Access to regional rail boosts property values across Bucks, Chester, Delaware, and Montgomery counties, however, housing prices could take a downward turn if SEPTA is forced to shrink the transit system due to funding reductions, according to a new study.
“The Impacts of SEPTA Regional Rail Service on Suburban House Prices” examines data on recent housing transactions in conjunction with regional rail service to determine the incremental value of being located near a station. The study was commissioned by SEPTA and conducted independently by Econsult Solutions Inc., a Philadelphia-based economic consulting firm specializing in areas such as transportation, public infrastructure and real estate.
The study looked at single-family house transactions from 2005 to 2012 in Bucks, Chester, Delaware, and Montgomery counties, and examined the property value premium that results from being located close to a regional rail station. It found that the average property value premium for the 754,000 single-family homes located in these four counties is $7,900, representing a total property value of approximately $6 billion. For houses in communities with higher levels of regional rail service and parking capacity, the property value premium averages between $31,000 and $37,000 per house.
“Fueled by rising gas prices, demographic changes and concerns over quality of life, there has been a growing recognition of the economic value that accrues to communities that benefit from access to public transportation,” said Richard P. Voith, president of Econsult Solutions. “House prices reveal the degree to which close proximity to transit, such as Regional Rail stations, confers benefits including improved accessibility and reduced travel time and costs to individual property owners.”
The report notes, however, that these property value premiums could disappear if SEPTA is forced to implement a service realignment plan that suspends nine of 13 regional rail lines and truncates two others over the next 10 years, as well as converting trolleys to bus and reducing subway service levels. SEPTA recently announced the plan, which will begin to go into effect next year short of an immediate infusion of additional capital funding to defer the cuts.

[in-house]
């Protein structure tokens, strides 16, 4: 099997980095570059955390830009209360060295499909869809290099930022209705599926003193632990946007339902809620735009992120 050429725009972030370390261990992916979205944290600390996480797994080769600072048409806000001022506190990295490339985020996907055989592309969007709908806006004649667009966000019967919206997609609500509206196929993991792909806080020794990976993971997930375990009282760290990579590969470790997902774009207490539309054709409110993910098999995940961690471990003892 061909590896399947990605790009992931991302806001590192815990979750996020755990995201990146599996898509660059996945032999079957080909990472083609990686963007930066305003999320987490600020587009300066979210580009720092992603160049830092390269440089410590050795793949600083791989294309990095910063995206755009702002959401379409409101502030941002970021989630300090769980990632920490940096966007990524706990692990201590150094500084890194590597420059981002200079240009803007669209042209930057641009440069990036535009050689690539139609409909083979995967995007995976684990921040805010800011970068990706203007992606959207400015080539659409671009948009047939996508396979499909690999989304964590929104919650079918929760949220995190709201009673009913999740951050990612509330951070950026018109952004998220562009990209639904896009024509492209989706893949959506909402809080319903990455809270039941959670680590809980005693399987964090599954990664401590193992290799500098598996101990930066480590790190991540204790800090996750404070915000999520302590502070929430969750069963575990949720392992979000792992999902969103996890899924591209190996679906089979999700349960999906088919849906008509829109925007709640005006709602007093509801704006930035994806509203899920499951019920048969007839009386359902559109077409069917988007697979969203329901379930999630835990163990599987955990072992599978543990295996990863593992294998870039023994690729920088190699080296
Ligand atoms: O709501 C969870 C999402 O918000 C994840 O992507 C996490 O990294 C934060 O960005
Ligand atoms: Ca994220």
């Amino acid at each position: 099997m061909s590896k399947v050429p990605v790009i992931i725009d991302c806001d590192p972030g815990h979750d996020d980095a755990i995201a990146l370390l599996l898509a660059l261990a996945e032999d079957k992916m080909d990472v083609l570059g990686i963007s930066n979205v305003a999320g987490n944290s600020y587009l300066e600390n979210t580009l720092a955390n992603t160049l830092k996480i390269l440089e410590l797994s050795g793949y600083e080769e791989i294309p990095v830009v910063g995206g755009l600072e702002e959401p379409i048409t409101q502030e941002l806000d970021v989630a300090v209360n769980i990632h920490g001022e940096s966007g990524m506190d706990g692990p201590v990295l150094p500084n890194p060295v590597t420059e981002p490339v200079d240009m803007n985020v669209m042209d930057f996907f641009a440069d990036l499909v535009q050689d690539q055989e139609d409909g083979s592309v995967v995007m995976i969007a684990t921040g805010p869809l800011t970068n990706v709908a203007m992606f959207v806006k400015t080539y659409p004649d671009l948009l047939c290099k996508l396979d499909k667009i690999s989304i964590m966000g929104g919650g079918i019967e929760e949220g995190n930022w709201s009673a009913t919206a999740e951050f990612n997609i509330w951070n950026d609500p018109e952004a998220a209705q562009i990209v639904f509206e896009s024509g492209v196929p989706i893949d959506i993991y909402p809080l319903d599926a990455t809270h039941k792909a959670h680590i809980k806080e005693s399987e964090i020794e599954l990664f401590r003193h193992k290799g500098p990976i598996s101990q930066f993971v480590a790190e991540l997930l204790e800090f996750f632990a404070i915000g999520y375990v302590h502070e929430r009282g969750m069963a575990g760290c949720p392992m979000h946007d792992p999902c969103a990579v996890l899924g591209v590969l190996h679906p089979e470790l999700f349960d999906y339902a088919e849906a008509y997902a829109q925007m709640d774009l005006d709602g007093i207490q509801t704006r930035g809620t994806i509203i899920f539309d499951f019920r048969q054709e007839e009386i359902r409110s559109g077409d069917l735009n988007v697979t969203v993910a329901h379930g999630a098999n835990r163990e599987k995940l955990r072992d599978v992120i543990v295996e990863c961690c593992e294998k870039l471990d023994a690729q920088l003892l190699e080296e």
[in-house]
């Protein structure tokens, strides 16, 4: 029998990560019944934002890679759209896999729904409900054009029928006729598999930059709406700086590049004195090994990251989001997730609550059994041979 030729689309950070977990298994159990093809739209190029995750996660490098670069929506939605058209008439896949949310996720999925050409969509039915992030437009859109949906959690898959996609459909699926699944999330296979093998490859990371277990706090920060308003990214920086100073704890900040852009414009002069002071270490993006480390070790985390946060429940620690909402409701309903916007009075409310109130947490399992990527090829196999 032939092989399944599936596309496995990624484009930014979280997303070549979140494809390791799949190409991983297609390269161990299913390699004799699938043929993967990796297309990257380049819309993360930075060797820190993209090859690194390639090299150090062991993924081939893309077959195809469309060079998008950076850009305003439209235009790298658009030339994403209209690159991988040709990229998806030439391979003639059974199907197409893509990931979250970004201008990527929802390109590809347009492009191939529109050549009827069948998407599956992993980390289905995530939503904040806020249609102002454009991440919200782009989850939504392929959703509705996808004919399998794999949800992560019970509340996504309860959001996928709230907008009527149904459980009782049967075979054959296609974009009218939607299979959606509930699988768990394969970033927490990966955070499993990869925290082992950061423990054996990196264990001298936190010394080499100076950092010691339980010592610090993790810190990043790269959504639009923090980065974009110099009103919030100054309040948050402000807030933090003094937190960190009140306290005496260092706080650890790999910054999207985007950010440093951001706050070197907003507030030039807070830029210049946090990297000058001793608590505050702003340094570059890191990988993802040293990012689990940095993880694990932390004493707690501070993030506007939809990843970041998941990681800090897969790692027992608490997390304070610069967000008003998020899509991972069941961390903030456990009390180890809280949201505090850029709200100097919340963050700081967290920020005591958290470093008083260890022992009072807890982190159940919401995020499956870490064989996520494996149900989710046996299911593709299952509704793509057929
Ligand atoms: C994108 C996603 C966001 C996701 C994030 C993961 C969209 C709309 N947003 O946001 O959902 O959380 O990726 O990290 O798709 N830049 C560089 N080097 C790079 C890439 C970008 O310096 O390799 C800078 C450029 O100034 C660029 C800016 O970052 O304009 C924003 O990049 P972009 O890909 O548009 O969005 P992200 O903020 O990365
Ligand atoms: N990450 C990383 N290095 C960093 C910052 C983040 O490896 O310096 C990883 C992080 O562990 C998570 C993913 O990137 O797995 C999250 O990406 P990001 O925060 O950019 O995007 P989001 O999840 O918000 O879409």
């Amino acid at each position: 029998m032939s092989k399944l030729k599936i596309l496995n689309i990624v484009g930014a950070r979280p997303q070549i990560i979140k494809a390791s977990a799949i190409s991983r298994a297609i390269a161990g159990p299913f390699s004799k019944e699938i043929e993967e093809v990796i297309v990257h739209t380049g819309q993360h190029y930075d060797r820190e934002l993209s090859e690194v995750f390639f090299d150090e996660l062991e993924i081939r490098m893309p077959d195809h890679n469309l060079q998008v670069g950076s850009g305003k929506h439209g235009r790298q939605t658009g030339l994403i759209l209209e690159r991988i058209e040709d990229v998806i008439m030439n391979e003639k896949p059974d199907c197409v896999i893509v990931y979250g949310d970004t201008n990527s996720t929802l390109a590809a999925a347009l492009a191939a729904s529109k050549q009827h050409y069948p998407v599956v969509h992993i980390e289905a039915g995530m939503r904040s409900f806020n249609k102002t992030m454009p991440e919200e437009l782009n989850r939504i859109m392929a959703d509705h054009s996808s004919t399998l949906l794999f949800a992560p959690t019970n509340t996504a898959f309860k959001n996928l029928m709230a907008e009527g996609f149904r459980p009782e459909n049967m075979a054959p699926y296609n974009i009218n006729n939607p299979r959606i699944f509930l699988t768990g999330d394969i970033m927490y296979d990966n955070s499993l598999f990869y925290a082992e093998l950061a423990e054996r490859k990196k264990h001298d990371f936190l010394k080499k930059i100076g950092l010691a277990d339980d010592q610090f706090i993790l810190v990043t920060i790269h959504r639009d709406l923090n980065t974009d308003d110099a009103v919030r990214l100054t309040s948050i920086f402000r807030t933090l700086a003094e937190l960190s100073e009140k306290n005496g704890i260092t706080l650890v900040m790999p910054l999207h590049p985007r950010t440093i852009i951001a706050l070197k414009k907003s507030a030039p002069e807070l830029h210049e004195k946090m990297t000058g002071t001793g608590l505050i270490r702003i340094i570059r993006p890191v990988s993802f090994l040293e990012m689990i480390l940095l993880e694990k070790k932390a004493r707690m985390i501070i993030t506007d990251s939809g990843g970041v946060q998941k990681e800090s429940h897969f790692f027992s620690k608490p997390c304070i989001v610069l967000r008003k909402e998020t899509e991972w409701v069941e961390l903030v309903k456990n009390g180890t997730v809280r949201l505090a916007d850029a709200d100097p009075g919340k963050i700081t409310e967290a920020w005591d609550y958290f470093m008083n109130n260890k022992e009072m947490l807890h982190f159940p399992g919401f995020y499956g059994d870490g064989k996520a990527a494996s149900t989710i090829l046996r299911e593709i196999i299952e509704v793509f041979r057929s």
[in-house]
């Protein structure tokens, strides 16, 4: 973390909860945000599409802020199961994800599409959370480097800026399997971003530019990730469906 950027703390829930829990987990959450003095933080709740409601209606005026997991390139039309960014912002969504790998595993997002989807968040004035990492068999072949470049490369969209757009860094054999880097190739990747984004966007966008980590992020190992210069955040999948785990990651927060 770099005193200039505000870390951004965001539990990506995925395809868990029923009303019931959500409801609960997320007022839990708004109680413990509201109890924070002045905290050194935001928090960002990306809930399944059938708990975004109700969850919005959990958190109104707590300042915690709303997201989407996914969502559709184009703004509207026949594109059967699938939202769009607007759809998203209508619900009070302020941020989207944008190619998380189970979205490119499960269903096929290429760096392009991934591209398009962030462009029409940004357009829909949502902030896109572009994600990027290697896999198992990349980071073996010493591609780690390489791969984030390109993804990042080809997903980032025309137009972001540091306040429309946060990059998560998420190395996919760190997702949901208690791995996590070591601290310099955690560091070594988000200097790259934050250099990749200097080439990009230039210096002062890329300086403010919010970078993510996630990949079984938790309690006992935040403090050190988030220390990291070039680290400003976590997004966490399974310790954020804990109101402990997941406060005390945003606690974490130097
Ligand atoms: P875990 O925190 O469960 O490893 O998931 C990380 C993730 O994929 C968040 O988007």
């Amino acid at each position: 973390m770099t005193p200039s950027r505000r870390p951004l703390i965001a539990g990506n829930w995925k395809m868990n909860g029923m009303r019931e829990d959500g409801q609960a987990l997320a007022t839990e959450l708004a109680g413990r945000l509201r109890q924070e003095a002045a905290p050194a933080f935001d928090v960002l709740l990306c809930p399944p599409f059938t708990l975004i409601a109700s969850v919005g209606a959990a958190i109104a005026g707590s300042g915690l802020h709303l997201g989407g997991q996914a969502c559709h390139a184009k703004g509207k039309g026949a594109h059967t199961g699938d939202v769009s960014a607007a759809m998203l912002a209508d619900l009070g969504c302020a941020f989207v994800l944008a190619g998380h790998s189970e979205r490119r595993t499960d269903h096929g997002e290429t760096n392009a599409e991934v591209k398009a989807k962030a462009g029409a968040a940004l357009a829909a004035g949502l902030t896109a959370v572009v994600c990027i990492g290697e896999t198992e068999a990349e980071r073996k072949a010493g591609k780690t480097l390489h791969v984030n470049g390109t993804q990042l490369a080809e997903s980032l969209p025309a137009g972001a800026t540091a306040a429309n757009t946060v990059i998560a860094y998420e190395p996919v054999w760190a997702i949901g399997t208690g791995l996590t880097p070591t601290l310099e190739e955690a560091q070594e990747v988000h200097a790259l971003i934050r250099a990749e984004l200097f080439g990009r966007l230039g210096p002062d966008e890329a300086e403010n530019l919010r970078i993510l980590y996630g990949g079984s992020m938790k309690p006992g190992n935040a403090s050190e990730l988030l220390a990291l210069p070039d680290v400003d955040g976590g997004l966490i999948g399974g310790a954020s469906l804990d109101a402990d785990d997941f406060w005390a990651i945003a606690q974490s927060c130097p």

SEPTA estimates its backlog of state of good repair projects will grow to $6.5 billion by 2023. This includes a number of critical infrastructure needs throughout the rail network, such as replacement of bridges that date back 100 years or more, as well as the purchase of new rail cars to replace vehicles that are already nearly 40 years old and well past their useful lives. To continue safe and reliable operations at current funding levels, SEPTA will have to move forward with the service realignment plan the authority expects will leave 89,000 daily riders – or 40.7 million annually – without rail service.
Fiscal Year 2014, which began July 1, represents the the fourth consecutive year of reduced capital funding from the state, and the lowest level of capital funding overall for SEPTA in 15 years. At the same time, SEPTA has seen overall ridership hit its highest levels in over two decades, including an all-time high on regional rail last year.
With a $300 million annual capital budget, however, SEPTA’s funding levels for improvement projects and new vehicle purchases is about one-third of that of peer transit agencies, such as Boston’s MBTA, WMATA in Washington, D.C., and NJ Transit.
“The massive investment necessary to preserve our transit system in this region requires a significant state transportation bill, as is the case for most major public transit agencies nationwide,” SEPTA General Manager Joseph M. Casey said. “After years of funding disparity, we are faced with an infrastructure crisis that – if left unresolved – will force SEPTA to significantly shrink the transit system.”